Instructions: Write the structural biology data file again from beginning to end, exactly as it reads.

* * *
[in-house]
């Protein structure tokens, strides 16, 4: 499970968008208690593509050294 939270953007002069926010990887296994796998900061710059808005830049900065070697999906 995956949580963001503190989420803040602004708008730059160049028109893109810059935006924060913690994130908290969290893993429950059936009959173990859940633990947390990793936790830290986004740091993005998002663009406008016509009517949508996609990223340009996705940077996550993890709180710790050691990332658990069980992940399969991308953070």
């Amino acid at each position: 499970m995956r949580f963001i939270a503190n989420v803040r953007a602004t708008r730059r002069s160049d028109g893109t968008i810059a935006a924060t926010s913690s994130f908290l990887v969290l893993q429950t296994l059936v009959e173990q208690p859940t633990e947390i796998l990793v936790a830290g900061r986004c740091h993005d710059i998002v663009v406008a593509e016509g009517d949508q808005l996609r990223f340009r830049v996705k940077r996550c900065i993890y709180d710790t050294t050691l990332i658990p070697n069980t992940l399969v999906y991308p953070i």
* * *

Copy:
[in-house]
């Protein structure tokens, strides 16, 4: 499970968008208690593509050294 939270953007002069926010990887296994796998900061710059808005830049900065070697999906 995956949580963001503190989420803040602004708008730059160049028109893109810059935006924060913690994130908290969290893993429950059936009959173990859940633990947390990793936790830290986004740091993005998002663009406008016509009517949508996609990223340009996705940077996550993890709180710790050691990332658990069980992940399969991308953070």
């Amino acid at each position: 499970m995956r949580f963001i939270a503190n989420v803040r953007a602004t708008r730059r002069s160049d028109g893109t968008i810059a935006a924060t926010s913690s994130f908290l990887v969290l893993q429950t296994l059936v009959e173990q208690p859940t633990e947390i796998l990793v936790a830290g900061r986004c740091h993005d710059i998002v663009v406008a593509e016509g009517d949508q808005l996609r990223f340009r830049v996705k940077r996550c900065i993890y709180d710790t050294t050691l990332i658990p070697n069980t992940l399969v999906y991308p953070i």